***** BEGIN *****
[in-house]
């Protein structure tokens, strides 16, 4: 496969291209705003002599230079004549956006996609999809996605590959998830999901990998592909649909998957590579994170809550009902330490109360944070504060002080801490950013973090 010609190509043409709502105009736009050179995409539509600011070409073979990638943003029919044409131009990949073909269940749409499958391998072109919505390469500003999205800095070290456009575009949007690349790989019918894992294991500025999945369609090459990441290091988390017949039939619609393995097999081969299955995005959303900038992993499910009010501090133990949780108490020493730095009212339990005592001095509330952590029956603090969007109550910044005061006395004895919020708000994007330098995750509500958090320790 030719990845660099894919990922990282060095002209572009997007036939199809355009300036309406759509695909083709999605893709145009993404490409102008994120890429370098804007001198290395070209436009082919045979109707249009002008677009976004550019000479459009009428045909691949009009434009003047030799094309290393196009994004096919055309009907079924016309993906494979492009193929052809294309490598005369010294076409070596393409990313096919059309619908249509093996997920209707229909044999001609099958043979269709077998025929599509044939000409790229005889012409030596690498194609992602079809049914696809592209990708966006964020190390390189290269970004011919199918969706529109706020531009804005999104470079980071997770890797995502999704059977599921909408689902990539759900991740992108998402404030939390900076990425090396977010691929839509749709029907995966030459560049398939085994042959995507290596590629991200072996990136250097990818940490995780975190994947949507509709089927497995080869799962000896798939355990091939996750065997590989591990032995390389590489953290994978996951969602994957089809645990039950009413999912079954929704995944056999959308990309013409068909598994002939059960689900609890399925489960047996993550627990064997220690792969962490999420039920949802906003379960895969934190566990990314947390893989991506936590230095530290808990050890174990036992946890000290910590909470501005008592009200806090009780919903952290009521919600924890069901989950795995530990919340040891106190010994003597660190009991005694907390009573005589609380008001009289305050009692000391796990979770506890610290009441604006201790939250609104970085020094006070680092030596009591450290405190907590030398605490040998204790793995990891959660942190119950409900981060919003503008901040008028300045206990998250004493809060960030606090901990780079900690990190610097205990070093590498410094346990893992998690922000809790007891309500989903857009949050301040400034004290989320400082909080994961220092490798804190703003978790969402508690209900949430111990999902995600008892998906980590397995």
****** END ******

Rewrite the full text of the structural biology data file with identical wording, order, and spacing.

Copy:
[in-house]
């Protein structure tokens, strides 16, 4: 496969291209705003002599230079004549956006996609999809996605590959998830999901990998592909649909998957590579994170809550009902330490109360944070504060002080801490950013973090 010609190509043409709502105009736009050179995409539509600011070409073979990638943003029919044409131009990949073909269940749409499958391998072109919505390469500003999205800095070290456009575009949007690349790989019918894992294991500025999945369609090459990441290091988390017949039939619609393995097999081969299955995005959303900038992993499910009010501090133990949780108490020493730095009212339990005592001095509330952590029956603090969007109550910044005061006395004895919020708000994007330098995750509500958090320790 030719990845660099894919990922990282060095002209572009997007036939199809355009300036309406759509695909083709999605893709145009993404490409102008994120890429370098804007001198290395070209436009082919045979109707249009002008677009976004550019000479459009009428045909691949009009434009003047030799094309290393196009994004096919055309009907079924016309993906494979492009193929052809294309490598005369010294076409070596393409990313096919059309619908249509093996997920209707229909044999001609099958043979269709077998025929599509044939000409790229005889012409030596690498194609992602079809049914696809592209990708966006964020190390390189290269970004011919199918969706529109706020531009804005999104470079980071997770890797995502999704059977599921909408689902990539759900991740992108998402404030939390900076990425090396977010691929839509749709029907995966030459560049398939085994042959995507290596590629991200072996990136250097990818940490995780975190994947949507509709089927497995080869799962000896798939355990091939996750065997590989591990032995390389590489953290994978996951969602994957089809645990039950009413999912079954929704995944056999959308990309013409068909598994002939059960689900609890399925489960047996993550627990064997220690792969962490999420039920949802906003379960895969934190566990990314947390893989991506936590230095530290808990050890174990036992946890000290910590909470501005008592009200806090009780919903952290009521919600924890069901989950795995530990919340040891106190010994003597660190009991005694907390009573005589609380008001009289305050009692000391796990979770506890610290009441604006201790939250609104970085020094006070680092030596009591450290405190907590030398605490040998204790793995990891959660942190119950409900981060919003503008901040008028300045206990998250004493809060960030606090901990780079900690990190610097205990070093590498410094346990893992998690922000809790007891309500989903857009949050301040400034004290989320400082909080994961220092490798804190703003978790969402508690209900949430111990999902995600008892998906980590397995």